• From each positive fly pool, six isolates were characterized and compared with isolates obtained from manure ( n = 53) sampled at both farms and rinse water ( n = 10) from the broiler farm. (asm.org)
  • These types, as well as six additional types, were also present in manure and/or rinse water at the same farm. (asm.org)
  • At the laying-hen farm, all fly and manure isolates were identical, carrying bla TEM-52 in an A 1 /ST48 genetic background. (asm.org)
  • In Vietnam, farmed shrimp bound for the US market are kept fresh with heaps of ice made from tap water that teems with pathogenic bacteria, Businessweek reports. (motherjones.com)
  • The production of greenhouse gases inside the heap was found to be heavily influenced by the oxygen accessibility, which again was influenced by length of storage and the distance to the heap surface. (orgprints.org)
  • This implies that emission of greenhouse gases from stores of solid manure may be heavily influenced by the size of heaps and the length of storage. (orgprints.org)
  • As it matures, the harmful compounds in the manure break down, leaving a nourishing, all-purpose plant food behind. (ehow.co.uk)
  • Add shredded leaves, tree bark or other plant materials and blend them into the manure with a garden rake, creating a homogenous mixture. (ehow.co.uk)
  • Therefore, an optimal system will fix fertility in leguminous leys, harvest the "fat from the land" (as silage or hay) during peak growing season, conserve to feed in winter and recycle via manure for future plant growth. (thefield.co.uk)
  • We established a database of emissions from solid manures. (wur.nl)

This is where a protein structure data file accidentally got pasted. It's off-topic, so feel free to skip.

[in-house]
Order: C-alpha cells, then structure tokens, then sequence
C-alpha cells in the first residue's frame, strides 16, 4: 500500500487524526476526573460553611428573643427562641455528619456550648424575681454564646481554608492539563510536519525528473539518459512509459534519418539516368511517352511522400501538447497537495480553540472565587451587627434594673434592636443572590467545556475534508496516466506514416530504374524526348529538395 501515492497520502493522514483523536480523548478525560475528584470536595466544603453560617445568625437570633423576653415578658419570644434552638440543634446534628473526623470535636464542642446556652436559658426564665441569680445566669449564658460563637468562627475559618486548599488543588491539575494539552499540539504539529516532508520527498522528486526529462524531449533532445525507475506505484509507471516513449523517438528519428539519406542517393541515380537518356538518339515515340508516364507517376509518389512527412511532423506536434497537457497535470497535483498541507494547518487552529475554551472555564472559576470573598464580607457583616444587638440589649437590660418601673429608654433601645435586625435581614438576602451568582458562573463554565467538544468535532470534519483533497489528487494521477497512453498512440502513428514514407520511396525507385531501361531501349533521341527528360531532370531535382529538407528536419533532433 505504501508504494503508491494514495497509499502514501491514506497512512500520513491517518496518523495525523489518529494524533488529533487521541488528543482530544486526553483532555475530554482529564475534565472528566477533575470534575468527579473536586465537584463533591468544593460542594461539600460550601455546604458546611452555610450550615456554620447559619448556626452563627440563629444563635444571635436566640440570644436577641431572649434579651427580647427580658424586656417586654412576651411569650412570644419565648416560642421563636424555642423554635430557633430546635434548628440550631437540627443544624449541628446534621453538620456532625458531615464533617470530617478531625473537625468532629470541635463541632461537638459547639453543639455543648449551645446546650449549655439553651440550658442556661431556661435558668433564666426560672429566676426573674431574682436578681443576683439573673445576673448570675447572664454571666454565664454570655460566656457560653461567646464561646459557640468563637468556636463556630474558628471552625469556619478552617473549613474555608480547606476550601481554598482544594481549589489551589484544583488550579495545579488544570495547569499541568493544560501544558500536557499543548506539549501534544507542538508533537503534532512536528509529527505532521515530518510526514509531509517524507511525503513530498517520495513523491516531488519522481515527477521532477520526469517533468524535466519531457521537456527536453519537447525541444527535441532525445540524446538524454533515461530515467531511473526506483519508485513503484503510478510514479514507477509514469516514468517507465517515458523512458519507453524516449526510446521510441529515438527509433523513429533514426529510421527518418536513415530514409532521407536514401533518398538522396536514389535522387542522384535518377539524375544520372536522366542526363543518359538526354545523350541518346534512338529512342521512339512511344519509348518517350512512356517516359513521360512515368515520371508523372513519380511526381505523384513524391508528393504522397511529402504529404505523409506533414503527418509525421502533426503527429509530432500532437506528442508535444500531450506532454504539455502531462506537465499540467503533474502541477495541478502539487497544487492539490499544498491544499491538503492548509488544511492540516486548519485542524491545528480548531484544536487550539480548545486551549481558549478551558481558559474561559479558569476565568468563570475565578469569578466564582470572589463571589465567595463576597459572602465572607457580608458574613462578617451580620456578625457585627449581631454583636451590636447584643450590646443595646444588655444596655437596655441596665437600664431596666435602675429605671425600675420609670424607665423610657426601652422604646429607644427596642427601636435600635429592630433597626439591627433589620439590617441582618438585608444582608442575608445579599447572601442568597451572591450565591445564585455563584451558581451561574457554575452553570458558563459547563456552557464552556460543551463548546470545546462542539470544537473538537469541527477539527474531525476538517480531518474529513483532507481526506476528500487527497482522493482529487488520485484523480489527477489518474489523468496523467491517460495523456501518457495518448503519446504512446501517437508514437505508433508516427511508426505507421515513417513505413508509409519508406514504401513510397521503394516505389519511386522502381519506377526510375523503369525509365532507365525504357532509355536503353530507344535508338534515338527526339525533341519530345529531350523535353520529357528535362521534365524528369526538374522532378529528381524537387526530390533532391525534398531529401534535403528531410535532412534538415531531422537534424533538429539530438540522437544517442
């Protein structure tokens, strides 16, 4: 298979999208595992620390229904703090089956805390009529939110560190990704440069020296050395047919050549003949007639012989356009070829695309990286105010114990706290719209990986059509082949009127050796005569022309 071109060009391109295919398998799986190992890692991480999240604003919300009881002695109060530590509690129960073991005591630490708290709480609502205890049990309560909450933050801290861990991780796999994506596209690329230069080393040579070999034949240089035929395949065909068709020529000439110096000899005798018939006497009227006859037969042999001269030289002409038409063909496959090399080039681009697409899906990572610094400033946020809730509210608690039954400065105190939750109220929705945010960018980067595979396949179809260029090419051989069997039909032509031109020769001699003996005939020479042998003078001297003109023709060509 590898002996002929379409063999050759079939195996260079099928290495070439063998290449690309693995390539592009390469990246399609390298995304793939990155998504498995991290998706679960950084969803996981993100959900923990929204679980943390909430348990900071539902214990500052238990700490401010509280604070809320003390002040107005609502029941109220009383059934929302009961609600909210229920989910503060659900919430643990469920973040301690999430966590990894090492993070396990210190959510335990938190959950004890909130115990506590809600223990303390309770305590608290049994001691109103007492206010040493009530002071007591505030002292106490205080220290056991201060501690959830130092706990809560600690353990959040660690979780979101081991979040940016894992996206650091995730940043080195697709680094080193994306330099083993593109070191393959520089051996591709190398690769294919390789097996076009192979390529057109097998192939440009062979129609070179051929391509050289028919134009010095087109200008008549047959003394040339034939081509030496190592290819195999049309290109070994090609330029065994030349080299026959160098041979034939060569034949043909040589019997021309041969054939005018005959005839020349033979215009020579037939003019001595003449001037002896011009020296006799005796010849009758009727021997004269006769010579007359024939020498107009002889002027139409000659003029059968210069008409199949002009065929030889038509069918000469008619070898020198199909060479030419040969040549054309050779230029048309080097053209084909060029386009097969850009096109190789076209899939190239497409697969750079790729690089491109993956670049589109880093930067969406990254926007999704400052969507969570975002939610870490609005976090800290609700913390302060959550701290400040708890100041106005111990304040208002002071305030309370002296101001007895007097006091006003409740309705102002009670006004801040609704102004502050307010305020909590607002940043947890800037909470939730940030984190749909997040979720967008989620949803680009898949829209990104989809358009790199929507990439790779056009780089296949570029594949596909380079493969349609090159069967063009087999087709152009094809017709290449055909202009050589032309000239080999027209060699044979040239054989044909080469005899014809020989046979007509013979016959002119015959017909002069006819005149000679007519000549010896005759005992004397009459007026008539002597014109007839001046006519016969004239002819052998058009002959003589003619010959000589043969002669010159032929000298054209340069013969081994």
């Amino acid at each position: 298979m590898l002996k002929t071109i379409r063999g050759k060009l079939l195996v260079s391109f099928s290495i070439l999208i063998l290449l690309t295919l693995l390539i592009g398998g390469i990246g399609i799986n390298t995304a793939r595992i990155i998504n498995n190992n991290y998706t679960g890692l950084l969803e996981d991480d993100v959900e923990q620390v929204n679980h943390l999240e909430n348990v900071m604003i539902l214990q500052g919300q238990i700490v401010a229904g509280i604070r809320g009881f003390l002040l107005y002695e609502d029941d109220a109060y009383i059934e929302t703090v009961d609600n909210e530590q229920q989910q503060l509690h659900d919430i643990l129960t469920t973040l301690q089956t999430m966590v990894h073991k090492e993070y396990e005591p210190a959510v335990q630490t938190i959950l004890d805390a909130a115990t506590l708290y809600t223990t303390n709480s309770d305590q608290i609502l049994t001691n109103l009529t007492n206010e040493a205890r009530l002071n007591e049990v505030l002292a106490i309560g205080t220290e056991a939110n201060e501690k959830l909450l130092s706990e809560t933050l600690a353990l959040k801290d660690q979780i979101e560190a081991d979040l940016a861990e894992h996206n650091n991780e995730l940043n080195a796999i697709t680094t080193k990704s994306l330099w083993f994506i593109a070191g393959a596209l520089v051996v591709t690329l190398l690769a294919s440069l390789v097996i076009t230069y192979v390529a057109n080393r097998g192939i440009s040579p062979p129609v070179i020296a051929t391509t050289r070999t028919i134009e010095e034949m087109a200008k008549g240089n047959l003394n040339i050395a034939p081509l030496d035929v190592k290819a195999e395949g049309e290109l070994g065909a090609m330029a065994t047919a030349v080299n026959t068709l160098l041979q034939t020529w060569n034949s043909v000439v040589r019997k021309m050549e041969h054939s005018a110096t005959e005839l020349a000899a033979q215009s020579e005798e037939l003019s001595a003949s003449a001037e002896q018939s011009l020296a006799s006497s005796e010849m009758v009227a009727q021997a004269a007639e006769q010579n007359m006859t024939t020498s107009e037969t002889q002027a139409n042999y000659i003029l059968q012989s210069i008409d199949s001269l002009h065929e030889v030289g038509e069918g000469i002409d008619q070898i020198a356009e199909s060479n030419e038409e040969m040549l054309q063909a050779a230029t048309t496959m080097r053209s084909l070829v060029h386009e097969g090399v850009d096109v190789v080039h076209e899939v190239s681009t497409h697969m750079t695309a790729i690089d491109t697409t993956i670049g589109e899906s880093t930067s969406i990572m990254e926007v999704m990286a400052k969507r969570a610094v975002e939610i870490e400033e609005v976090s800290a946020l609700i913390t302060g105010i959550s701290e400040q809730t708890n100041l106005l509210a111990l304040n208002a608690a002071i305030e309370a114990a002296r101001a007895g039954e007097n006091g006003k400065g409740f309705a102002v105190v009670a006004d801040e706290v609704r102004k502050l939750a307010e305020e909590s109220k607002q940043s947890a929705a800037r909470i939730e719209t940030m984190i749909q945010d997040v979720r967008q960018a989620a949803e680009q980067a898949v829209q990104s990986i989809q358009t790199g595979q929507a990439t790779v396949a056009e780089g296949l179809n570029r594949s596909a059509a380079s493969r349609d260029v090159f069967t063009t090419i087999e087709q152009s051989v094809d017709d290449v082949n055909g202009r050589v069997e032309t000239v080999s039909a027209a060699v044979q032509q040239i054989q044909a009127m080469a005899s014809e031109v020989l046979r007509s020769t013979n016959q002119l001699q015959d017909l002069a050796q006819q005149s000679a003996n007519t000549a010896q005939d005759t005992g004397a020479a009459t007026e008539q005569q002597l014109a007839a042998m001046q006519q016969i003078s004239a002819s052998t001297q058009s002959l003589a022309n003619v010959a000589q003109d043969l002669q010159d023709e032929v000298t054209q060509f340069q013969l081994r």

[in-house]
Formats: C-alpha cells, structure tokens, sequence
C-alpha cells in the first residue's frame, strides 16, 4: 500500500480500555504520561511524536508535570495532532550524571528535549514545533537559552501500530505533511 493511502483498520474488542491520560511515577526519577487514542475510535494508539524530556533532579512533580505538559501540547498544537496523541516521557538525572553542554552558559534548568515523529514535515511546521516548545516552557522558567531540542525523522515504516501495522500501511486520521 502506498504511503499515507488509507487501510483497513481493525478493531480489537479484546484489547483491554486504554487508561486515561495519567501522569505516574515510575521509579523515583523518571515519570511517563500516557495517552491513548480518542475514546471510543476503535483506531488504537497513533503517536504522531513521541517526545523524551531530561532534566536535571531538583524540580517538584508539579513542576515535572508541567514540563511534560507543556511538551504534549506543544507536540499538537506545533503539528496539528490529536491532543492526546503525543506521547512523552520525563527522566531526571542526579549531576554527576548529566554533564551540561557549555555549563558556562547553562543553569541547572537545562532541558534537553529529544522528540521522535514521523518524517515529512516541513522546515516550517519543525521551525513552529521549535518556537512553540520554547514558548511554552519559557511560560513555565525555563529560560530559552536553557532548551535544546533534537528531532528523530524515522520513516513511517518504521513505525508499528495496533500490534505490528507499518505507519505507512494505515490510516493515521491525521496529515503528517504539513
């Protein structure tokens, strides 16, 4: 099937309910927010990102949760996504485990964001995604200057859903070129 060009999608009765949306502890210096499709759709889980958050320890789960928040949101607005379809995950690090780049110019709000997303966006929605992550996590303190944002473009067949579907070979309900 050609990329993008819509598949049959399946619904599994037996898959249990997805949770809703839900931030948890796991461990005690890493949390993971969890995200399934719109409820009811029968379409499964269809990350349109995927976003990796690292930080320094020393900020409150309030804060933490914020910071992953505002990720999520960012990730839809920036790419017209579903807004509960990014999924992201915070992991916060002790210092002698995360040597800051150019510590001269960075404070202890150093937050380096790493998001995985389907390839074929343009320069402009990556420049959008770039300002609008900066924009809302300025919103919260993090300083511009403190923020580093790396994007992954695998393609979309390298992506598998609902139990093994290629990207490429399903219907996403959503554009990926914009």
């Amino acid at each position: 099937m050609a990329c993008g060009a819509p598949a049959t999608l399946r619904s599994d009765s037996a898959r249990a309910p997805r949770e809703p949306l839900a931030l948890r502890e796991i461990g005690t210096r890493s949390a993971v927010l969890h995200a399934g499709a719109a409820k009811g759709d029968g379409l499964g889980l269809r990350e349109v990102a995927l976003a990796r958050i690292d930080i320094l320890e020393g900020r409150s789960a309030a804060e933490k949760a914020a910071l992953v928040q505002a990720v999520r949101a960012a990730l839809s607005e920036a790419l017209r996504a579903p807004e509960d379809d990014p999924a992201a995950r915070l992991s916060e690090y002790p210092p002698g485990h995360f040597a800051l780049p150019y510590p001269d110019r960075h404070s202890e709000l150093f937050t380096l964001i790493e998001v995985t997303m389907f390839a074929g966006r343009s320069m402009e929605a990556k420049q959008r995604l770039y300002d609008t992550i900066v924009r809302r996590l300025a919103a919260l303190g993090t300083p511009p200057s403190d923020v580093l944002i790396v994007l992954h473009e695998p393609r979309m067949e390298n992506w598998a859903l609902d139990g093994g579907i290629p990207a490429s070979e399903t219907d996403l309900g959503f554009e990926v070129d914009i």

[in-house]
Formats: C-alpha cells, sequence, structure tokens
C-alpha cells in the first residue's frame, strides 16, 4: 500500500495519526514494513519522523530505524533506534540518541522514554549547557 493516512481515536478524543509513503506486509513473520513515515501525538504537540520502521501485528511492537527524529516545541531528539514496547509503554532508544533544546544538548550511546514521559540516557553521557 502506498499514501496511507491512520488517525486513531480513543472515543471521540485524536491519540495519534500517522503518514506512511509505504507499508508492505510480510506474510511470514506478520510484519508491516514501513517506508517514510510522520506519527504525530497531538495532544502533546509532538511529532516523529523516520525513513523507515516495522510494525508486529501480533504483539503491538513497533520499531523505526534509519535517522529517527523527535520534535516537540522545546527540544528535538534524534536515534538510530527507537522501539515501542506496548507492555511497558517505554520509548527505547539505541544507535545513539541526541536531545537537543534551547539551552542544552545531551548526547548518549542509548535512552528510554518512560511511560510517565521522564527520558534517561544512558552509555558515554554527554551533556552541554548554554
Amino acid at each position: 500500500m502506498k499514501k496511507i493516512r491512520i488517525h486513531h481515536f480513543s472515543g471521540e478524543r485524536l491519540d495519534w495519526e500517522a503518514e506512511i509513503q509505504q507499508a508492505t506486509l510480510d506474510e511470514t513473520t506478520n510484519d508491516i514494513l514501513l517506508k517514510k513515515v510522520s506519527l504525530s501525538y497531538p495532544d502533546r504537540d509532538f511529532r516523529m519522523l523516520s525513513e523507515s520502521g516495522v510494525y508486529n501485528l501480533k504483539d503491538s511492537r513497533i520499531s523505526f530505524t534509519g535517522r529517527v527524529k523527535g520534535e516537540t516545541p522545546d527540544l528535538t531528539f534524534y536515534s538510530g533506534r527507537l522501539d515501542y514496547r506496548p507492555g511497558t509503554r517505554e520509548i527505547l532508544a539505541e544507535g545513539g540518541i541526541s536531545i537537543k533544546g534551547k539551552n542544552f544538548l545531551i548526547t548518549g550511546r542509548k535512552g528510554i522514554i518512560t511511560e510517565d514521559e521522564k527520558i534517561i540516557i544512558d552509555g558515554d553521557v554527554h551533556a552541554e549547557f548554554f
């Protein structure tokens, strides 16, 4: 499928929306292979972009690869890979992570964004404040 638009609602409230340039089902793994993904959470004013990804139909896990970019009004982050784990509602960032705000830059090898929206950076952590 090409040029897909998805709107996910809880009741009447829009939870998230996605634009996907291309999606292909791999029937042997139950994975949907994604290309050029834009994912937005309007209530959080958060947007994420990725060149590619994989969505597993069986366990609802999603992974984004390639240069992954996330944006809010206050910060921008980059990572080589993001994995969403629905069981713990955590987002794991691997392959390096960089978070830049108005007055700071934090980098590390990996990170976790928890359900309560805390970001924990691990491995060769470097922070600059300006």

• Statistical analysis provided new information, focussing on developing emission factors, emission algorithms and also new understanding of emission patterns from solid manure. (wur.nl)
  • Attention should therefore be paid to the size of heap and the length of the storage period when composting studies for inventories of greenhouse gas emission are planned or used. (orgprints.org)
  • De-worm any new horses before they are released into a paddock, keep them in a yard and collect the manure for at least three days afterwards. (rspca.org.au)
  • Try not to use fresh manure in your compost, since it provides a common location for fly eggs. (gardenguides.com)
  • He mentions the need of turning this material in summer to facilitate decay, and suggested that ripened manure should always be used for corn, while the fresh material could be applied with safety to grass land. (journeytoforever.org)
  • Manure application equipment, as well as irrigation equipment (when applicable), shall be calibrated to determine actual application rates (gallons, tons, cubic yards or inches applied per acre). (whatcomcd.org)
  • The word recalls the ancient Germanic custom (reported by Tacitus) of covering underground shelters with manure to keep in warmth in winter. (etymonline.com)